BFL founder carves out new place in the game
As one of the founders of Balloon Football League (BFL), Adam Barry has been involved in the game for 23 years. After playing for the Wheelie Saints for two decades, Adam decided to concentrate on developing his skills as an official.
With our Community Inclusion team and volunteers by his side, Adam progressed from boundary to main umpire. However, this move hasn’t been without challenges; the most immediate involving communication.
Adam has always been resolute in using his spell board. However, to retain the flow of the game and to ensure players understand his decisions, he had to adjust his communication style.
An opportunity to collaborate
When brothers Andrew and Sam Michael, students of Caulfield Grammar, began their community service program with Scope, they were keen to find out more about BFL. Once they learned about Adam’s challenges, the brothers set themselves a task to create a communication board for him, using their Disability Awareness and Tools2Talk training.
Both brothers are footy players and one has umpiring qualifications. Adam worked with Andrew and Sam to develop a communication board tailored to suit his umpiring needs.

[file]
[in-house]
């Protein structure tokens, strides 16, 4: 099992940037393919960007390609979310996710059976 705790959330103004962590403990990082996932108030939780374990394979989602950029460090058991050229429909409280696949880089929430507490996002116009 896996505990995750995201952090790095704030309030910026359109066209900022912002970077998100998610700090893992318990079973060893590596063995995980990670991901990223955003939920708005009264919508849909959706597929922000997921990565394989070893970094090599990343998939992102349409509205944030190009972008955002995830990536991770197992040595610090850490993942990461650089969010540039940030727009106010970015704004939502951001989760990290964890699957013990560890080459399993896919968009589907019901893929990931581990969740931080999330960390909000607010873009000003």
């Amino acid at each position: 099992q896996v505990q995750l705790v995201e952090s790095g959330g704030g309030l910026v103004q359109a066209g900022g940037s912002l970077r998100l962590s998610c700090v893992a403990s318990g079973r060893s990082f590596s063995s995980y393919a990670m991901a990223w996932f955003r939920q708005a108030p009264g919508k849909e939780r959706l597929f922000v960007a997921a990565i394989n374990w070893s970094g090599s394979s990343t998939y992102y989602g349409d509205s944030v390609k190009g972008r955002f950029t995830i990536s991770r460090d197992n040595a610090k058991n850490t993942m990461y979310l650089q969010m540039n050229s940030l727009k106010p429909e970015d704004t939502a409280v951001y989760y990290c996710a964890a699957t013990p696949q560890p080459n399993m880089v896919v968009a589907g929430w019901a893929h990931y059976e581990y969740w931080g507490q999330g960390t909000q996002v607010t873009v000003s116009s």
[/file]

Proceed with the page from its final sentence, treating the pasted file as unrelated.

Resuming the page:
Andrew and Sam began by observing Adam umpire. They consulted him to discuss what would be required, then used the Tools2Talk app to produce two picture board concepts.
Adam was impressed with what the boys produced and is currently trialing the boards. He says that it has already made a positive difference in how he communicates his decisions.
Adam says he felt an immediate connection with Andrew and Sam. They were easygoing, respectful and were willing to put their new training skills into practice. He says the project has been a good experience for all of them.
“I helped them learn about different communication methods. They then made a communication board that will help me efficiently umpire BFL games,” he said.
“I am proud of the work I did with the boys.”
In recognition of this work, Andrew and Sam Michael received the Community ‘See the Person’ Award.
By taking the time to learn and understand what Adam needed, the students helped Adam achieve his dream of being an umpire for the Balloon Football League.
Challenging mindsets and expectations
Community Inclusion Manager Emily Buxton-D’Arcy says Adam’s decision to umpire has tested the attitudes and mindsets of people involved in BFL.
“He has provided opportunities for everyone to learn and appreciate what it means to make reasonable adjustments so people with multiple and complex disability can build their capacity to lead,” she said.
As a visionary of BFL, Adam has taken on his pathway in leadership with enthusiasm and dedication.
“Adam’s demonstrated empathy and patience as a mentor, providing the opportunity for two young people to gain insight to the challenges, abilities, goals and aspirations of people with multiple and complex disability.”
Adam was awarded the Customer Leader Award at the Scope Annual Awards, recognising the leadership he’s shown in his journey to becoming a BFL official.